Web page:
A few months ago, a student mentioned to me that she was very excited about New Year’s Eve. I asked what special plans they had for the evening and she said it was very simple and low-key. “Each year, we put memories, thoughts or gratitudes into a big jar whenever we feel led to write them down, and we open it and read them on the last day of the year. We reflect on what went well and what we did together.”
This practice stayed in the back of my mind. Then the inviteCHANGE monthly webinar for January was on Incorporating Gratitude. When I hear something more than once, it’s time to pay attention to the lesson.
I’m pretty connected to gratitude as a daily practice, though it’s mostly in the form of gratitude journaling in my morning pages as well as noting the best parts of our day in a conversation that’s usually held during dinner time. But that can sometimes feel very routine.
Fast forward to my work with a relationship client and I mention that it might be helpful to start a Gratitude Jar. But, I suggest they not wait till the end of the year to take a look at it.
Several people in my life have begun this practice of capturing happy thoughts, memories, stories, etc. in a nearby jar. My daughter was gifted a Happy Memories jar by one of her co-workers. I immediately took advantage of her gift and stuck a note inside for her as well. She just takes one out when she feels like she needs or wants to read one the most.
So when I began writing this blog post, I really intended it to focus on how gratitude can improve our relationships with others. But frankly, beyond that, it really changes our own relationship with self – with awareness of what’s going well, which in turn leads us to moving into patterns that help us do well.
We can spend a lot of time complaining about what isn’t right or what doesn’t work. We can see examples of this in our own conversations with others, with social media conversations, in newspapers and on television.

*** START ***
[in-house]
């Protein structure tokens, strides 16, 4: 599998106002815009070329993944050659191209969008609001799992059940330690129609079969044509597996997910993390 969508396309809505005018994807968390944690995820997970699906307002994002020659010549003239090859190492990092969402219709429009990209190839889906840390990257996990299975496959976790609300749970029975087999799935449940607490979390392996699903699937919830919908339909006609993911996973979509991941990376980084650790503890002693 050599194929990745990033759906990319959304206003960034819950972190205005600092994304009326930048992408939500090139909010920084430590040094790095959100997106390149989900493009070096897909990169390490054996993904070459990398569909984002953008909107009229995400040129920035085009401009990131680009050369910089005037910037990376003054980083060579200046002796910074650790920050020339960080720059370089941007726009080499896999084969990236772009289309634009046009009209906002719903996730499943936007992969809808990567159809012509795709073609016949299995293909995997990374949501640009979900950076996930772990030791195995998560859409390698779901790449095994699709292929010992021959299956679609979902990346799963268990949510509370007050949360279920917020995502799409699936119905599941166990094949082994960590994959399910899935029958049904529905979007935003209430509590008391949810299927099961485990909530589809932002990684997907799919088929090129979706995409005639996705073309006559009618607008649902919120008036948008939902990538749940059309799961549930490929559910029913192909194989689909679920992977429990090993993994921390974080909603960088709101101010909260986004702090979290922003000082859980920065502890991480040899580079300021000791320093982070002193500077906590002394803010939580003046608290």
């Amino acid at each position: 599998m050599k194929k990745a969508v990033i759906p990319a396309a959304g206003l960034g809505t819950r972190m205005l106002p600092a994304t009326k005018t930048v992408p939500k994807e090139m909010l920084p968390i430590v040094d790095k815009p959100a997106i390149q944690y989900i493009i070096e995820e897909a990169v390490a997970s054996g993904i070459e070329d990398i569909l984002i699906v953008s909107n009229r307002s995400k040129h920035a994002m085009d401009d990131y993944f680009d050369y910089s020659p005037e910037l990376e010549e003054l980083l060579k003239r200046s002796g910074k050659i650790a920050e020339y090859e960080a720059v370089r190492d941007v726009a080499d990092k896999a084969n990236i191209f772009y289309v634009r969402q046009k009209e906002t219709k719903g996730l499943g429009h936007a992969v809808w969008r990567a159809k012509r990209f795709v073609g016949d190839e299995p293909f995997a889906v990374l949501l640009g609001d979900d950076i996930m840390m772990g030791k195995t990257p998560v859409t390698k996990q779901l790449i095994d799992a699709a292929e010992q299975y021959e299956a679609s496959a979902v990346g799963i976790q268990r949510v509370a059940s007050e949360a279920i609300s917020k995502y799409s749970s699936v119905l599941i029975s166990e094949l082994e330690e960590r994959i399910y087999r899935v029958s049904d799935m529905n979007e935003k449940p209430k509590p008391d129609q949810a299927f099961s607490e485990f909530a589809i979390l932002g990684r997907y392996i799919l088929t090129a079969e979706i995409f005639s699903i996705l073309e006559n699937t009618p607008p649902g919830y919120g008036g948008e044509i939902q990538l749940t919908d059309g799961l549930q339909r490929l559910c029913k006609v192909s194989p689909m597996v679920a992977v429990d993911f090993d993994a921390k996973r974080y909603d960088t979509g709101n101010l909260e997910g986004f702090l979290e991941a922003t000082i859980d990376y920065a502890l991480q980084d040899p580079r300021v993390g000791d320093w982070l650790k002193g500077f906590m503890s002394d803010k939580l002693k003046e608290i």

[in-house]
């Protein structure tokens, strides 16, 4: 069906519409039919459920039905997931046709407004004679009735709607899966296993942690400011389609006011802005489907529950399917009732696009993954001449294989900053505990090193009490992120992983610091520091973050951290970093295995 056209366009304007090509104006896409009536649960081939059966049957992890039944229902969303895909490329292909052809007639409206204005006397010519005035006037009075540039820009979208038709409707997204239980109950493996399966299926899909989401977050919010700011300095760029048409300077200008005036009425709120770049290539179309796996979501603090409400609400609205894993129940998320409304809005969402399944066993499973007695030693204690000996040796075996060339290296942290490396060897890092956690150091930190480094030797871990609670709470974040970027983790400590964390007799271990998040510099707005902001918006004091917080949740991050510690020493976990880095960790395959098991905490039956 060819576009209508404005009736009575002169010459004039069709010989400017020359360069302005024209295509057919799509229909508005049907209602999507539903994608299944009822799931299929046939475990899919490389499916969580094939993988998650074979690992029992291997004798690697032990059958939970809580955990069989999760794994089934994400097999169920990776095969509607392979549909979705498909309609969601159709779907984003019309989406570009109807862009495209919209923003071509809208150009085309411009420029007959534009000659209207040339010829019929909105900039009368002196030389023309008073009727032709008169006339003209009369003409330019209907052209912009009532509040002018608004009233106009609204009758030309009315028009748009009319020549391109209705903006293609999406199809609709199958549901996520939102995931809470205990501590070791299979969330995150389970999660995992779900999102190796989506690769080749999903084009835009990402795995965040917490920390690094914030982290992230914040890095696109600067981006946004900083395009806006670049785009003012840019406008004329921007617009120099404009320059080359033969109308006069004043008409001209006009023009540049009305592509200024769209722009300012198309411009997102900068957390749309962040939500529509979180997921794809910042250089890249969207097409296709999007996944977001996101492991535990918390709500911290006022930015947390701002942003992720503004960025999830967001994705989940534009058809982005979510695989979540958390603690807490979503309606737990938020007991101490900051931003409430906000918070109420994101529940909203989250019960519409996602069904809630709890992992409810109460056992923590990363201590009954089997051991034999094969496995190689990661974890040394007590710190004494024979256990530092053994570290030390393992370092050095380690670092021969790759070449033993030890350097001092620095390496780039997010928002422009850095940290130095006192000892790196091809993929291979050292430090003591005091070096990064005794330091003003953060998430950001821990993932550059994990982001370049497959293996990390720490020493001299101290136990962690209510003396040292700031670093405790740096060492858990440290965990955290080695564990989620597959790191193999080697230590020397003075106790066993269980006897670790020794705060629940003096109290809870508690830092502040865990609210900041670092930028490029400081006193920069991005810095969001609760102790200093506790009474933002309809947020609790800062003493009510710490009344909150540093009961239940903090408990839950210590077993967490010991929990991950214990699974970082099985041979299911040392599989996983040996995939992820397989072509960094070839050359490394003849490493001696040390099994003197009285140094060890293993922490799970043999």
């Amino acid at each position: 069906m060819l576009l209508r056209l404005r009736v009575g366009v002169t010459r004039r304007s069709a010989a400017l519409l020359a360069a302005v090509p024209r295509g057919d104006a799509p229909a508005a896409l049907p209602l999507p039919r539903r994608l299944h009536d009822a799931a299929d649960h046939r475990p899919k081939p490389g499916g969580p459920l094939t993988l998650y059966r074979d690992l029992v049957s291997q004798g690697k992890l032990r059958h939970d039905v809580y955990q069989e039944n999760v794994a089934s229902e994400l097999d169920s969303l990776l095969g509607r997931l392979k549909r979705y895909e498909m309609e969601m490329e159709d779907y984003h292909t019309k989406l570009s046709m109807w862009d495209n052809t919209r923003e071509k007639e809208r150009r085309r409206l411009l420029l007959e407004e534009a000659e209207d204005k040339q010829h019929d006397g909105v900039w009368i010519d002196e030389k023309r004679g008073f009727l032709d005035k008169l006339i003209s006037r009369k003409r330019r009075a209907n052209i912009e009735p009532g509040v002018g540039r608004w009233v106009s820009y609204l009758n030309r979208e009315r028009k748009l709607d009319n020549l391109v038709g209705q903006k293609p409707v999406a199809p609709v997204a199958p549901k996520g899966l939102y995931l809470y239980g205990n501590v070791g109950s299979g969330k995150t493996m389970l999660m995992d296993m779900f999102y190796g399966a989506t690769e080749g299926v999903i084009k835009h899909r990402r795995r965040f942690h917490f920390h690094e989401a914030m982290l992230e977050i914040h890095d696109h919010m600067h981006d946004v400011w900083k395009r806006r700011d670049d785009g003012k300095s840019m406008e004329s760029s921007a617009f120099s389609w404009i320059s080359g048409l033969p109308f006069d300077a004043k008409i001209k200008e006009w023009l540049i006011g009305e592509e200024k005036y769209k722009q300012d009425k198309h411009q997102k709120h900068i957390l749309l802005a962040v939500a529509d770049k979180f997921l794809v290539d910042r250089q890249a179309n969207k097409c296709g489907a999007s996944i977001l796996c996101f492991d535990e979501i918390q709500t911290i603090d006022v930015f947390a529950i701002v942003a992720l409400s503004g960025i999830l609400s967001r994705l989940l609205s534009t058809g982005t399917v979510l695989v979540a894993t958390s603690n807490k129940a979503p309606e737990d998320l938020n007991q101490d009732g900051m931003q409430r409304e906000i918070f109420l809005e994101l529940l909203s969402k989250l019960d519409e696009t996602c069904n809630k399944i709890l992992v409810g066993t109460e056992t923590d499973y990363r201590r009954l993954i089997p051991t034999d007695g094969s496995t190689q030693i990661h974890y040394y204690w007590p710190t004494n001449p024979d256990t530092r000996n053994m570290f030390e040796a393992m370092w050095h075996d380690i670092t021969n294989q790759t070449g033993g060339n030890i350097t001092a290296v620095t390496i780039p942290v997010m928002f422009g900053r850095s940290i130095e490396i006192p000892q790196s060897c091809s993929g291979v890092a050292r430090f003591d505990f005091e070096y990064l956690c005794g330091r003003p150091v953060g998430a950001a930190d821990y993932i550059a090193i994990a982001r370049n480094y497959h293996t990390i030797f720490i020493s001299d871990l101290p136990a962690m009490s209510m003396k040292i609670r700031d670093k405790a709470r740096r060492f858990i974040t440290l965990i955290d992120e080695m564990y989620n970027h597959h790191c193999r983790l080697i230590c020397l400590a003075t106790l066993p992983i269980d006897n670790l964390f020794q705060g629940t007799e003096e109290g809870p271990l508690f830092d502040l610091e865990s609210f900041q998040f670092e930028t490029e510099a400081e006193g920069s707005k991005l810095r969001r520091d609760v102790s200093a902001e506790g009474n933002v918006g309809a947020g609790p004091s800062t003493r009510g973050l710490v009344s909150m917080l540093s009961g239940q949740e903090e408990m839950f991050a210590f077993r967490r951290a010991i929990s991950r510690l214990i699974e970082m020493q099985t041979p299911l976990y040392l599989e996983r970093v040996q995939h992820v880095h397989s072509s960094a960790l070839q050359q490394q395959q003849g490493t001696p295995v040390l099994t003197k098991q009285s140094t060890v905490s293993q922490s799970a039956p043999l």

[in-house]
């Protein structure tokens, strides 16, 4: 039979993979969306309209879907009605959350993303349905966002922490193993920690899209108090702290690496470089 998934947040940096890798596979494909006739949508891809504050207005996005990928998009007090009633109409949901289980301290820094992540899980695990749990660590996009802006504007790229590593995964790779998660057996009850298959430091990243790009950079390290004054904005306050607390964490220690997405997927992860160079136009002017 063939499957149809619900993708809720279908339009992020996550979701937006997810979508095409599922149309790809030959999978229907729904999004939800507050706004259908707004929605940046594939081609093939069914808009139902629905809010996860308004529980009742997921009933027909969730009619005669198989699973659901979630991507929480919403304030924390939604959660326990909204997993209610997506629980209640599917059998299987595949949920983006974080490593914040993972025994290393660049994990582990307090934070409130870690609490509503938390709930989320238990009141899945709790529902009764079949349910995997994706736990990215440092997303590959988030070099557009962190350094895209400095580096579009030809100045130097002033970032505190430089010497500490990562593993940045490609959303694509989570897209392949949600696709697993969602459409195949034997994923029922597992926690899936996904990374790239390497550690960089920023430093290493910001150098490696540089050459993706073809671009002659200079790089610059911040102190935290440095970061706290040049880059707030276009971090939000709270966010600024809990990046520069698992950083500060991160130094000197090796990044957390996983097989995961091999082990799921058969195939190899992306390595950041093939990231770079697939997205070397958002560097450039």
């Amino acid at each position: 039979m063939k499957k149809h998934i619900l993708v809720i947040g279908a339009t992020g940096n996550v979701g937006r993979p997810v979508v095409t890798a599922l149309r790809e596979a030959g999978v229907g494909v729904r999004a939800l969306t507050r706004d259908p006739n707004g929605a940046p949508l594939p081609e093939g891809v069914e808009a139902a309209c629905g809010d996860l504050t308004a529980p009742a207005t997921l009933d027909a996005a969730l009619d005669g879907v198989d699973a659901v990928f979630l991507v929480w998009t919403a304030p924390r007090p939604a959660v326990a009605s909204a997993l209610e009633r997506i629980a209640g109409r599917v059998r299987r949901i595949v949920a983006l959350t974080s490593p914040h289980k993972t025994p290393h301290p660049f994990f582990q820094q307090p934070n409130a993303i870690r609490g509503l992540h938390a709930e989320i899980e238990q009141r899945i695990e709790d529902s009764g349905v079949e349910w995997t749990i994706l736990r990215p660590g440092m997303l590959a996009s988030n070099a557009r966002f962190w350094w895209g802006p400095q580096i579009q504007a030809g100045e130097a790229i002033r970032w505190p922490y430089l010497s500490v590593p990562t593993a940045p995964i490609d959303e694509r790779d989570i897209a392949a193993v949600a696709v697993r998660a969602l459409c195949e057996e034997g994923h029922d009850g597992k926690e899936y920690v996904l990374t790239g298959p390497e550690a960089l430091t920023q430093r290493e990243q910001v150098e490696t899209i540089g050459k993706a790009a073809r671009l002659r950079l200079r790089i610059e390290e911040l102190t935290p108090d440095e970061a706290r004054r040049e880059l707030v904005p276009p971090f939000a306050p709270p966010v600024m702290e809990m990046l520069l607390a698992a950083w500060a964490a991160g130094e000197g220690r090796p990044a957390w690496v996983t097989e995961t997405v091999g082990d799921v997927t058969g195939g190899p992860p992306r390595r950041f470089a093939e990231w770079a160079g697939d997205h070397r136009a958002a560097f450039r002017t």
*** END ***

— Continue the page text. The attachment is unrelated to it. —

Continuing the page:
Statements of gratitude help us to see that the world is a good place. That good things really do happen. We then, in turn, learn to see the good things more often, or at least AS often, as the not so good things.
It also helps us to remember what we are doing well, rather than always seeing those parts of us that we are most often critical about. We speak to self in ways we would never speak to friends or family. What if you picked one thing about your body, mind, spirit or character that you are grateful for every day? What if you noticed when you were kind to others or when you fulfilled a promise to do something for yourself? What if you said, “I am grateful for my work ethic – I showed up to work today even though I wanted to stay in bed and read a good book.”
Is it time for you to start a practice of self or relationship gratitude? Or if you already have a practice, is it time to add another component to it?
I’m looking for a pretty jar that can contain all the gratitude and happiness I can find. I’ll let you know when I find the perfect jar. But for now, I can start writing my gratitude on a tiny slip of paper right now.